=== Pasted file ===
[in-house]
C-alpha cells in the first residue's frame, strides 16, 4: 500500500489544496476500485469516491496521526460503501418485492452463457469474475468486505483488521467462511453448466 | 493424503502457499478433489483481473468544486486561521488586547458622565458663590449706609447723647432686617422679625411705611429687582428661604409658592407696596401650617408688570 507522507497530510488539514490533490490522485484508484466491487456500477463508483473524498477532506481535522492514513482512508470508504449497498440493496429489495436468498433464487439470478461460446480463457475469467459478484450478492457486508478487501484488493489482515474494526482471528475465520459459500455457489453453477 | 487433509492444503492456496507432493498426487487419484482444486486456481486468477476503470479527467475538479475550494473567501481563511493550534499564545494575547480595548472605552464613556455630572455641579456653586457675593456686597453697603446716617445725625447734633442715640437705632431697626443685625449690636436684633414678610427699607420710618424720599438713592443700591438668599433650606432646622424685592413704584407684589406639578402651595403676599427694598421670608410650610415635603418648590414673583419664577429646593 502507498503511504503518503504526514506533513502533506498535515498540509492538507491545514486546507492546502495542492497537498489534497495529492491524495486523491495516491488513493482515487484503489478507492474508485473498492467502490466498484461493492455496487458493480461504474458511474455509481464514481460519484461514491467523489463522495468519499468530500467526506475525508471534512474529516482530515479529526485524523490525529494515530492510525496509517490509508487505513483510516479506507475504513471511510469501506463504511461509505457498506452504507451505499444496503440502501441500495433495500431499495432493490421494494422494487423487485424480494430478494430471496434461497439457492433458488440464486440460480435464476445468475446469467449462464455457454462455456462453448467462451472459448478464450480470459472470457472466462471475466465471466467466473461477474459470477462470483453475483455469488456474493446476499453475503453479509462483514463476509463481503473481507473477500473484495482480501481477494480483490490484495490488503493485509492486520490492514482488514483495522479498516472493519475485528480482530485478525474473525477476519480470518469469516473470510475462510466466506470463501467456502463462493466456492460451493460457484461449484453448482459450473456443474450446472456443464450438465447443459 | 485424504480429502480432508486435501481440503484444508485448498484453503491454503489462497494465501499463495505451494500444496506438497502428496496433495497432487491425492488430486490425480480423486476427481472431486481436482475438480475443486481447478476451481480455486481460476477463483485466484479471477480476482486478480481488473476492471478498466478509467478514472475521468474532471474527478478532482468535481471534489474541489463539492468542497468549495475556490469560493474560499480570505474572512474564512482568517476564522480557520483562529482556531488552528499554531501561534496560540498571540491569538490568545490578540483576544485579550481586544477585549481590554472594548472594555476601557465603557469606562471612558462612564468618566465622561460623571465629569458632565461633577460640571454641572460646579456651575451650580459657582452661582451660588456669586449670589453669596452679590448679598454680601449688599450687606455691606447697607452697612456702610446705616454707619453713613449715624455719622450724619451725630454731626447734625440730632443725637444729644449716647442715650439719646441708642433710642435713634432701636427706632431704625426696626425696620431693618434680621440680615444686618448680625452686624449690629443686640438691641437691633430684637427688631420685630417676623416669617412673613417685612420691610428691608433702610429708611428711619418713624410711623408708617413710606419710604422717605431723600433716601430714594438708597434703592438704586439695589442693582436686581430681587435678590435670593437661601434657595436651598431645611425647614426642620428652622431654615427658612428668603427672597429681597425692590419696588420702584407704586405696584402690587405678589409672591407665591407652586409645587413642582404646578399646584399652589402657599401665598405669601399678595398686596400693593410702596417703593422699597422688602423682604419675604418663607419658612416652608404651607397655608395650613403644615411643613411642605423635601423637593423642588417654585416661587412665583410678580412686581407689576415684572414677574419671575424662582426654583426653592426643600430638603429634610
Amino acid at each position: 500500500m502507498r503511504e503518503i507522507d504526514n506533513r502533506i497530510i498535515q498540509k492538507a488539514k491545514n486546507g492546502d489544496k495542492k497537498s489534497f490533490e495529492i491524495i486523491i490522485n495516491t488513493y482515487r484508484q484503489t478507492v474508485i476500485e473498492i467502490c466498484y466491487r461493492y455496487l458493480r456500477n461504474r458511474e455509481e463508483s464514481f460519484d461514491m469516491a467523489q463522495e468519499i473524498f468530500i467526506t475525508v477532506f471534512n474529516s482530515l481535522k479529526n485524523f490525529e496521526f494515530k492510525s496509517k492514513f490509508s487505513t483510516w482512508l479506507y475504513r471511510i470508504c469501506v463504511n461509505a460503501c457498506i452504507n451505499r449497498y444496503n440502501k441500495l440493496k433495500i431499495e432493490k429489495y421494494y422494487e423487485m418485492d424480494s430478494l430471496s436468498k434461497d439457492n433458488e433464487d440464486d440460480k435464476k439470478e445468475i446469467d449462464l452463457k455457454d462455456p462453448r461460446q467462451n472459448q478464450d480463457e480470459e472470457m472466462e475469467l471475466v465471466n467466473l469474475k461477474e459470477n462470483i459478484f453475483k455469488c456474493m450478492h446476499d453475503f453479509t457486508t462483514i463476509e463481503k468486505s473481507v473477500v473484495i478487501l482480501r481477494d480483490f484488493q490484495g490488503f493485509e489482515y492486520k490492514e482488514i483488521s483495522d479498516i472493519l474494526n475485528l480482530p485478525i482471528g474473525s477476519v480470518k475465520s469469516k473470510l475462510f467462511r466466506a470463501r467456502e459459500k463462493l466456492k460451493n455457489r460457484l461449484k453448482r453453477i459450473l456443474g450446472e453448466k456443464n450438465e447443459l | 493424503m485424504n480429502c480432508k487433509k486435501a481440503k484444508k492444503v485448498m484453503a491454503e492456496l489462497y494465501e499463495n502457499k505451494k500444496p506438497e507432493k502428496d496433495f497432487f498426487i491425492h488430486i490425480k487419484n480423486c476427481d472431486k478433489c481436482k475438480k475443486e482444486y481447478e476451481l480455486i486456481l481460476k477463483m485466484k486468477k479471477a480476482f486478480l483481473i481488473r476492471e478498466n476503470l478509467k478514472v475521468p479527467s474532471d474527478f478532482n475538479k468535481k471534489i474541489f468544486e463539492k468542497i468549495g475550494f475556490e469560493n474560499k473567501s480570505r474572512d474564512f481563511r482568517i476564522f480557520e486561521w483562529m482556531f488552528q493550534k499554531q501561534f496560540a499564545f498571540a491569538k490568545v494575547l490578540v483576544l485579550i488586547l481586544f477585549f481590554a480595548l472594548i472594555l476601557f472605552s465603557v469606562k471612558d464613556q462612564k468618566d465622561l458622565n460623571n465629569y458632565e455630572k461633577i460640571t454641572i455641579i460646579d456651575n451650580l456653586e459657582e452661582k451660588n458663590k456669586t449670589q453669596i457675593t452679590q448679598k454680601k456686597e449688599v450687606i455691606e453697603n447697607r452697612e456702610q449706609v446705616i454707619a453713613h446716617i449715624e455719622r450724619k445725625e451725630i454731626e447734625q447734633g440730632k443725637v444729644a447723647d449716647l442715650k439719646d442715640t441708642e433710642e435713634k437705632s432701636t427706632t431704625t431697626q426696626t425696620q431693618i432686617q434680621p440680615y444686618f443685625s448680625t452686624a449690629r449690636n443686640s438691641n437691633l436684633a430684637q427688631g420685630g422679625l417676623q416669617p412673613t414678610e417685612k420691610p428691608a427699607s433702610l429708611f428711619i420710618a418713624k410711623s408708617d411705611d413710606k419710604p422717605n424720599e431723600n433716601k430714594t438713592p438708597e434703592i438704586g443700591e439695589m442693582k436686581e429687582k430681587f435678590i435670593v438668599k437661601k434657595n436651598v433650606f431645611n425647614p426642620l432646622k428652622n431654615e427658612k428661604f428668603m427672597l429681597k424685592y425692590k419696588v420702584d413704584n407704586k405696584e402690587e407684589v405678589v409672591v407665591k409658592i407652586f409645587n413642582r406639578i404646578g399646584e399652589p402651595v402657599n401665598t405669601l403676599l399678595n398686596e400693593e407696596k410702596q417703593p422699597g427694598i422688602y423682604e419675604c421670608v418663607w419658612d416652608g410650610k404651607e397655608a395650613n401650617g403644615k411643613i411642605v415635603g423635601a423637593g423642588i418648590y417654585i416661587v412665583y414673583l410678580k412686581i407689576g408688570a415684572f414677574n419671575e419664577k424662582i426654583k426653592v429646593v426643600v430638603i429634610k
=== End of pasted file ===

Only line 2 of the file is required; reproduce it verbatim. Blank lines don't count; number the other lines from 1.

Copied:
C-alpha cells in the first residue's frame, strides 16, 4: 500500500489544496476500485469516491496521526460503501418485492452463457469474475468486505483488521467462511453448466 | 493424503502457499478433489483481473468544486486561521488586547458622565458663590449706609447723647432686617422679625411705611429687582428661604409658592407696596401650617408688570 507522507497530510488539514490533490490522485484508484466491487456500477463508483473524498477532506481535522492514513482512508470508504449497498440493496429489495436468498433464487439470478461460446480463457475469467459478484450478492457486508478487501484488493489482515474494526482471528475465520459459500455457489453453477 | 487433509492444503492456496507432493498426487487419484482444486486456481486468477476503470479527467475538479475550494473567501481563511493550534499564545494575547480595548472605552464613556455630572455641579456653586457675593456686597453697603446716617445725625447734633442715640437705632431697626443685625449690636436684633414678610427699607420710618424720599438713592443700591438668599433650606432646622424685592413704584407684589406639578402651595403676599427694598421670608410650610415635603418648590414673583419664577429646593 502507498503511504503518503504526514506533513502533506498535515498540509492538507491545514486546507492546502495542492497537498489534497495529492491524495486523491495516491488513493482515487484503489478507492474508485473498492467502490466498484461493492455496487458493480461504474458511474455509481464514481460519484461514491467523489463522495468519499468530500467526506475525508471534512474529516482530515479529526485524523490525529494515530492510525496509517490509508487505513483510516479506507475504513471511510469501506463504511461509505457498506452504507451505499444496503440502501441500495433495500431499495432493490421494494422494487423487485424480494430478494430471496434461497439457492433458488440464486440460480435464476445468475446469467449462464455457454462455456462453448467462451472459448478464450480470459472470457472466462471475466465471466467466473461477474459470477462470483453475483455469488456474493446476499453475503453479509462483514463476509463481503473481507473477500473484495482480501481477494480483490490484495490488503493485509492486520490492514482488514483495522479498516472493519475485528480482530485478525474473525477476519480470518469469516473470510475462510466466506470463501467456502463462493466456492460451493460457484461449484453448482459450473456443474450446472456443464450438465447443459 | 485424504480429502480432508486435501481440503484444508485448498484453503491454503489462497494465501499463495505451494500444496506438497502428496496433495497432487491425492488430486490425480480423486476427481472431486481436482475438480475443486481447478476451481480455486481460476477463483485466484479471477480476482486478480481488473476492471478498466478509467478514472475521468474532471474527478478532482468535481471534489474541489463539492468542497468549495475556490469560493474560499480570505474572512474564512482568517476564522480557520483562529482556531488552528499554531501561534496560540498571540491569538490568545490578540483576544485579550481586544477585549481590554472594548472594555476601557465603557469606562471612558462612564468618566465622561460623571465629569458632565461633577460640571454641572460646579456651575451650580459657582452661582451660588456669586449670589453669596452679590448679598454680601449688599450687606455691606447697607452697612456702610446705616454707619453713613449715624455719622450724619451725630454731626447734625440730632443725637444729644449716647442715650439719646441708642433710642435713634432701636427706632431704625426696626425696620431693618434680621440680615444686618448680625452686624449690629443686640438691641437691633430684637427688631420685630417676623416669617412673613417685612420691610428691608433702610429708611428711619418713624410711623408708617413710606419710604422717605431723600433716601430714594438708597434703592438704586439695589442693582436686581430681587435678590435670593437661601434657595436651598431645611425647614426642620428652622431654615427658612428668603427672597429681597425692590419696588420702584407704586405696584402690587405678589409672591407665591407652586409645587413642582404646578399646584399652589402657599401665598405669601399678595398686596400693593410702596417703593422699597422688602423682604419675604418663607419658612416652608404651607397655608395650613403644615411643613411642605423635601423637593423642588417654585416661587412665583410678580412686581407689576415684572414677574419671575424662582426654583426653592426643600430638603429634610